I could no longer count the times I was put in a stressful situation as part of my job at MSF. For this mission alone, I had to survive crossing borders, understanding many languages, getting used to time changes, and dealing with days of waiting.
When things were a bit more stable, we proceeded with the project. I was the Nurse Activity Manager and in-charge of the pharmacy at our post in Kabo, north of Bangui. As the NAM, I was in charge of the organization and management of nurses in the centre de santé or health center. I had to properly manage MSF’s human resources and implementation of protocols to guarantee the efficiency and quality of health services in the community. In charge of the pharmacy, I was responsible for managing medical and biomedical items in the project for the health centre and three poste de santé or health posts.
It was my first mission to have such responsibilities, and it was tough. I had to be hands on, dealing with communicable diseases like cases of measles and meningitis. Before this, I’ve only read and studied them but experiencing it in reality made it more interesting. Pharmacy management was quite challenging, too. I never thought medical items could do much trouble! We had to do a lot of planning, strategy-building, protocol surveillance, case-finding, and training of staff.
At one point, I was asked to go to one health post to help with the vaccination activity. I also took the opportunity to meet the nurse in charge of the health post and pharmacy. I got to sit down with the nurse in charge and helped him do some consultations. We saw this young girl who was so weak, with yellow discoloration of the eyes and secretions, and had a high fever. The father was very anxious and afraid seeing his child in that state of health. After I assessed the child, we gave her the first treatment and sent her to our hospital immediately using a “taxi-moto,” our mode of transportation for patients coming in from health posts.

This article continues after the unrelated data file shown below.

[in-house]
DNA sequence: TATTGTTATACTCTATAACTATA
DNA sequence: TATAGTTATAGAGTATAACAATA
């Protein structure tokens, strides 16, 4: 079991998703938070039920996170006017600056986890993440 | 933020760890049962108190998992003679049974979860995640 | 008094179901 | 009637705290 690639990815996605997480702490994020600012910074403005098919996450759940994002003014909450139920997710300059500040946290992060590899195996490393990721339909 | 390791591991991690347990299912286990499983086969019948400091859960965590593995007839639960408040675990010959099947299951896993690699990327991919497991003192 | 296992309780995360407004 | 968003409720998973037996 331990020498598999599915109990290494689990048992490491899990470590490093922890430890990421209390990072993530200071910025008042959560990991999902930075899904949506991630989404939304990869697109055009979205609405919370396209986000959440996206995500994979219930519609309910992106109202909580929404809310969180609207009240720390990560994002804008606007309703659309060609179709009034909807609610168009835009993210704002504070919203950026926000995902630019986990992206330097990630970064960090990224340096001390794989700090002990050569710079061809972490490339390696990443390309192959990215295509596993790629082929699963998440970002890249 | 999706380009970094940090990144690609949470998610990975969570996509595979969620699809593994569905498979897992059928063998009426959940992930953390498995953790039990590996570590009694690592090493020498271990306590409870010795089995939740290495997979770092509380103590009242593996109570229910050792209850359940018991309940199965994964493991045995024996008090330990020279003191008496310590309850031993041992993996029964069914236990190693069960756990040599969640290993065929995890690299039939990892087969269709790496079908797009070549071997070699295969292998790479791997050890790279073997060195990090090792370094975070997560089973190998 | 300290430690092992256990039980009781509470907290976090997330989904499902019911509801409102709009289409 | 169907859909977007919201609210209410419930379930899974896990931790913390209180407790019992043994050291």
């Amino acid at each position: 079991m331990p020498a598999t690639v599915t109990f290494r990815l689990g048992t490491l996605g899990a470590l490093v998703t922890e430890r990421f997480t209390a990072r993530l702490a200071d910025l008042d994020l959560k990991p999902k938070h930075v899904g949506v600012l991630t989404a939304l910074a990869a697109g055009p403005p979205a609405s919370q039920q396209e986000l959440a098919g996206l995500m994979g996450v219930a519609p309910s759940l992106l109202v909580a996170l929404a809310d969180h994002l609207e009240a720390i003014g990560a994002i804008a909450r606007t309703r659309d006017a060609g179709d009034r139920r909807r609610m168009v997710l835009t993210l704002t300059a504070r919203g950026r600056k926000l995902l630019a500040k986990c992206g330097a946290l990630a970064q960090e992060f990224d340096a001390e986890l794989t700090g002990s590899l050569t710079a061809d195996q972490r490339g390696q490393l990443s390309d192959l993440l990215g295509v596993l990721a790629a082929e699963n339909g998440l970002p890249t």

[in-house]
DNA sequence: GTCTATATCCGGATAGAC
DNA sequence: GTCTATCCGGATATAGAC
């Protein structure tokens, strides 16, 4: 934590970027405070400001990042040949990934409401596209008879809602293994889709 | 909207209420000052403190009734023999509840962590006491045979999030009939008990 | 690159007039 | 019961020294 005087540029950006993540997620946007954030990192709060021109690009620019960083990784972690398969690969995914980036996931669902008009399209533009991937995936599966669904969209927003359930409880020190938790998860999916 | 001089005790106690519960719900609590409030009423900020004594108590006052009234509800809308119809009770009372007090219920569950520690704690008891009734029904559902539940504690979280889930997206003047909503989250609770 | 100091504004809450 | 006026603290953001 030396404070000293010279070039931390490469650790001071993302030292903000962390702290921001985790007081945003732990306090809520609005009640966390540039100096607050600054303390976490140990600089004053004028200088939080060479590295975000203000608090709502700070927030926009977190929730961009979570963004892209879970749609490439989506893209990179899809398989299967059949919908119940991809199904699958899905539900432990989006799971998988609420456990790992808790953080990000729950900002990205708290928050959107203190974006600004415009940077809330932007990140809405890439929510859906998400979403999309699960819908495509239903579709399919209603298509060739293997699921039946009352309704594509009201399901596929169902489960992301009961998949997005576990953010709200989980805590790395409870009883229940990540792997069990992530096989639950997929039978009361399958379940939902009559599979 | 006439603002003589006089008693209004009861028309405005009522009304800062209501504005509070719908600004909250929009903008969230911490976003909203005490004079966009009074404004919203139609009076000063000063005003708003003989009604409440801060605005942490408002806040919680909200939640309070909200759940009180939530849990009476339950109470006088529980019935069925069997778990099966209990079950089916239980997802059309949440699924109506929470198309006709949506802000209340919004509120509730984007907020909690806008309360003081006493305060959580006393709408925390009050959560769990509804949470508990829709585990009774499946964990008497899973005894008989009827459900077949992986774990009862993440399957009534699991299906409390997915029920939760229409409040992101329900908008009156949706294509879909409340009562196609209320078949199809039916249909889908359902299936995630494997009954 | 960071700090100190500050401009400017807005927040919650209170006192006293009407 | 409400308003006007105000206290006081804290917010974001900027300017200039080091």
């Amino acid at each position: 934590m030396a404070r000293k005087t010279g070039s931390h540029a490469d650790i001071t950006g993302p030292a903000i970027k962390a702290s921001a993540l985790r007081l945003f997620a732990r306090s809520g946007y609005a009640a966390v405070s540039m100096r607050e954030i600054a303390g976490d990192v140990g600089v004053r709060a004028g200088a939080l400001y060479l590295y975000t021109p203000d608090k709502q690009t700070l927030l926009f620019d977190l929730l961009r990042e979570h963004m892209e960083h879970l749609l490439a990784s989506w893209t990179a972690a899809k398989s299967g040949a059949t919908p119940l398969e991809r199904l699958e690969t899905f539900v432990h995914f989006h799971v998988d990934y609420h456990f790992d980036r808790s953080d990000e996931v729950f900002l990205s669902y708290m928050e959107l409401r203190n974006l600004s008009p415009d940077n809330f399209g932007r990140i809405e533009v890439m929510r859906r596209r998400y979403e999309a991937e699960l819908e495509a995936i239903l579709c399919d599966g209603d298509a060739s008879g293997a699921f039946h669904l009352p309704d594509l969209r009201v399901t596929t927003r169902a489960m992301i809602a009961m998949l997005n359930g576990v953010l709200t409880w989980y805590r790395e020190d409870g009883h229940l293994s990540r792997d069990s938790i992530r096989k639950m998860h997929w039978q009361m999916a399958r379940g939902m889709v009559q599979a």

After the health post visit, I went to the hospital and checked the patient I just referred. She was admitted in the pediatric ward already with intravenous fluid solution and was sleeping. The father was still crying and I just stood there trying to calm him. It was difficult because I don’t speak his language but I just gave him a pat on the back and smiled, “tout est bien” (all is well). I wasn’t sure if he understood French, but he smiled back.
Every day after that, I would check on the young girl and saw how she gradually improved. When they were cleared from the hospital, the father approached me with a big smile on his face. His eyes were welling up while holding my hand and said, “Merci beaucoup!”
I was so touched because I never thought he would appreciate my visits and the simple acts of consolation I did. I gave him a pat on the back again and left.
These little acts of appreciation are those cherished memories I take with me from my mission.